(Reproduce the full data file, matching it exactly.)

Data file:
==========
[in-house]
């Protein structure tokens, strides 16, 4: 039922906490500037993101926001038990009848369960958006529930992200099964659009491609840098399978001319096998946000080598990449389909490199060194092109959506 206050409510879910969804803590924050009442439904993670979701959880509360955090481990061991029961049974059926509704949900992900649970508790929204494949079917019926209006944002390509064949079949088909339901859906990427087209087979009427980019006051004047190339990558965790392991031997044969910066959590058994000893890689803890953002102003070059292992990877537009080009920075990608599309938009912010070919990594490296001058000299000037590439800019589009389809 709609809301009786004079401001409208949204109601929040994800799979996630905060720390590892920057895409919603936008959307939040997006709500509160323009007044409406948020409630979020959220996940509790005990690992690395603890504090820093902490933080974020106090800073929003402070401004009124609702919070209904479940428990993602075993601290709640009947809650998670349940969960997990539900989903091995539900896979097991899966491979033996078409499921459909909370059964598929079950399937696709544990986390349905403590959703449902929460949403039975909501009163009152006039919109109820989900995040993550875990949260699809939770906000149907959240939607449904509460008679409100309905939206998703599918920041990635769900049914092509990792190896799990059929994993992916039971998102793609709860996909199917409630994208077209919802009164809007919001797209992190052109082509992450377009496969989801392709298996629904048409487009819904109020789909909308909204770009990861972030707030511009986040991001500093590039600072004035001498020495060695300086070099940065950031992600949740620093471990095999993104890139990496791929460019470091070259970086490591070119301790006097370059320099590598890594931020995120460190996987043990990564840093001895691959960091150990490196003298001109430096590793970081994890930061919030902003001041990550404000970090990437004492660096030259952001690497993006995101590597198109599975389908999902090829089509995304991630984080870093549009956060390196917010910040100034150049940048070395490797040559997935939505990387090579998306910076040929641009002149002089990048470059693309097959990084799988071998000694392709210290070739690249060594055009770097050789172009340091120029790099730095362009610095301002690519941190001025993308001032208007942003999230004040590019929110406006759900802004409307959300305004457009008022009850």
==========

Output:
[in-house]
């Protein structure tokens, strides 16, 4: 039922906490500037993101926001038990009848369960958006529930992200099964659009491609840098399978001319096998946000080598990449389909490199060194092109959506 206050409510879910969804803590924050009442439904993670979701959880509360955090481990061991029961049974059926509704949900992900649970508790929204494949079917019926209006944002390509064949079949088909339901859906990427087209087979009427980019006051004047190339990558965790392991031997044969910066959590058994000893890689803890953002102003070059292992990877537009080009920075990608599309938009912010070919990594490296001058000299000037590439800019589009389809 709609809301009786004079401001409208949204109601929040994800799979996630905060720390590892920057895409919603936008959307939040997006709500509160323009007044409406948020409630979020959220996940509790005990690992690395603890504090820093902490933080974020106090800073929003402070401004009124609702919070209904479940428990993602075993601290709640009947809650998670349940969960997990539900989903091995539900896979097991899966491979033996078409499921459909909370059964598929079950399937696709544990986390349905403590959703449902929460949403039975909501009163009152006039919109109820989900995040993550875990949260699809939770906000149907959240939607449904509460008679409100309905939206998703599918920041990635769900049914092509990792190896799990059929994993992916039971998102793609709860996909199917409630994208077209919802009164809007919001797209992190052109082509992450377009496969989801392709298996629904048409487009819904109020789909909308909204770009990861972030707030511009986040991001500093590039600072004035001498020495060695300086070099940065950031992600949740620093471990095999993104890139990496791929460019470091070259970086490591070119301790006097370059320099590598890594931020995120460190996987043990990564840093001895691959960091150990490196003298001109430096590793970081994890930061919030902003001041990550404000970090990437004492660096030259952001690497993006995101590597198109599975389908999902090829089509995304991630984080870093549009956060390196917010910040100034150049940048070395490797040559997935939505990387090579998306910076040929641009002149002089990048470059693309097959990084799988071998000694392709210290070739690249060594055009770097050789172009340091120029790099730095362009610095301002690519941190001025993308001032208007942003999230004040590019929110406006759900802004409307959300305004457009008022009850």